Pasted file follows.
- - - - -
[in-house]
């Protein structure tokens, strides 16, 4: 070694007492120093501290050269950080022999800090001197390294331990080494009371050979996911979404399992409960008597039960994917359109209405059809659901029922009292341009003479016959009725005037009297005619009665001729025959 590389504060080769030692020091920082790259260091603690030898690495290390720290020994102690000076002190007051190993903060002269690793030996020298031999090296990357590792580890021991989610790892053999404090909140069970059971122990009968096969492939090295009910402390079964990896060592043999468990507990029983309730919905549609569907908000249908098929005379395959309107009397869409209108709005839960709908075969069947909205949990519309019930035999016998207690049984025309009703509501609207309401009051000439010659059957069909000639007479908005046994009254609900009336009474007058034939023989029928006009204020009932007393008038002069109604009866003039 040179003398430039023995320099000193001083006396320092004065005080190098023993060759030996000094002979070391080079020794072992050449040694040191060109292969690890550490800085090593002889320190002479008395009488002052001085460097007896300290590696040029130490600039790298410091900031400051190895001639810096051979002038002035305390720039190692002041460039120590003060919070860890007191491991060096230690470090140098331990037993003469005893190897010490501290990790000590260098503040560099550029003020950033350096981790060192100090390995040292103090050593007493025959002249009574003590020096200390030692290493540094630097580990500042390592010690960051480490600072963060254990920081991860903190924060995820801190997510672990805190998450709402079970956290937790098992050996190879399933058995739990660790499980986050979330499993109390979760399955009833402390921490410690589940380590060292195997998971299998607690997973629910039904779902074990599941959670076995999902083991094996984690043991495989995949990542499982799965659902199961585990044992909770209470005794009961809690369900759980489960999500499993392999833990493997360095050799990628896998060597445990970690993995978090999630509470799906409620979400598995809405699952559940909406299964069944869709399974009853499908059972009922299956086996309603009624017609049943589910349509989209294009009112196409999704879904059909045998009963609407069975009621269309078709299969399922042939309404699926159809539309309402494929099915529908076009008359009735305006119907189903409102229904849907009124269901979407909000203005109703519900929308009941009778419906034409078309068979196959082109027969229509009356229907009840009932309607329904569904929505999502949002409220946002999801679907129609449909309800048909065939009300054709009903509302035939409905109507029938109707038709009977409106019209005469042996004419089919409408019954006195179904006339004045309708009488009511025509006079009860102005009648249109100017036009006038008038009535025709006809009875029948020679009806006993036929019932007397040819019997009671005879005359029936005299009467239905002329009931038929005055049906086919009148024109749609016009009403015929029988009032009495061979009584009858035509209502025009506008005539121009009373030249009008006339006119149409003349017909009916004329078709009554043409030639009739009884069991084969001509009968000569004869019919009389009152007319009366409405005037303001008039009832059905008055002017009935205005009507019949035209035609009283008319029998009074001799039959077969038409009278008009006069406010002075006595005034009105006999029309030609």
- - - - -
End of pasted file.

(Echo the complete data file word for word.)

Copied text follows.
[in-house]
């Protein structure tokens, strides 16, 4: 070694007492120093501290050269950080022999800090001197390294331990080494009371050979996911979404399992409960008597039960994917359109209405059809659901029922009292341009003479016959009725005037009297005619009665001729025959 590389504060080769030692020091920082790259260091603690030898690495290390720290020994102690000076002190007051190993903060002269690793030996020298031999090296990357590792580890021991989610790892053999404090909140069970059971122990009968096969492939090295009910402390079964990896060592043999468990507990029983309730919905549609569907908000249908098929005379395959309107009397869409209108709005839960709908075969069947909205949990519309019930035999016998207690049984025309009703509501609207309401009051000439010659059957069909000639007479908005046994009254609900009336009474007058034939023989029928006009204020009932007393008038002069109604009866003039 040179003398430039023995320099000193001083006396320092004065005080190098023993060759030996000094002979070391080079020794072992050449040694040191060109292969690890550490800085090593002889320190002479008395009488002052001085460097007896300290590696040029130490600039790298410091900031400051190895001639810096051979002038002035305390720039190692002041460039120590003060919070860890007191491991060096230690470090140098331990037993003469005893190897010490501290990790000590260098503040560099550029003020950033350096981790060192100090390995040292103090050593007493025959002249009574003590020096200390030692290493540094630097580990500042390592010690960051480490600072963060254990920081991860903190924060995820801190997510672990805190998450709402079970956290937790098992050996190879399933058995739990660790499980986050979330499993109390979760399955009833402390921490410690589940380590060292195997998971299998607690997973629910039904779902074990599941959670076995999902083991094996984690043991495989995949990542499982799965659902199961585990044992909770209470005794009961809690369900759980489960999500499993392999833990493997360095050799990628896998060597445990970690993995978090999630509470799906409620979400598995809405699952559940909406299964069944869709399974009853499908059972009922299956086996309603009624017609049943589910349509989209294009009112196409999704879904059909045998009963609407069975009621269309078709299969399922042939309404699926159809539309309402494929099915529908076009008359009735305006119907189903409102229904849907009124269901979407909000203005109703519900929308009941009778419906034409078309068979196959082109027969229509009356229907009840009932309607329904569904929505999502949002409220946002999801679907129609449909309800048909065939009300054709009903509302035939409905109507029938109707038709009977409106019209005469042996004419089919409408019954006195179904006339004045309708009488009511025509006079009860102005009648249109100017036009006038008038009535025709006809009875029948020679009806006993036929019932007397040819019997009671005879005359029936005299009467239905002329009931038929005055049906086919009148024109749609016009009403015929029988009032009495061979009584009858035509209502025009506008005539121009009373030249009008006339006119149409003349017909009916004329078709009554043409030639009739009884069991084969001509009968000569004869019919009389009152007319009366409405005037303001008039009832059905008055002017009935205005009507019949035209035609009283008319029998009074001799039959077969038409009278008009006069406010002075006595005034009105006999029309030609």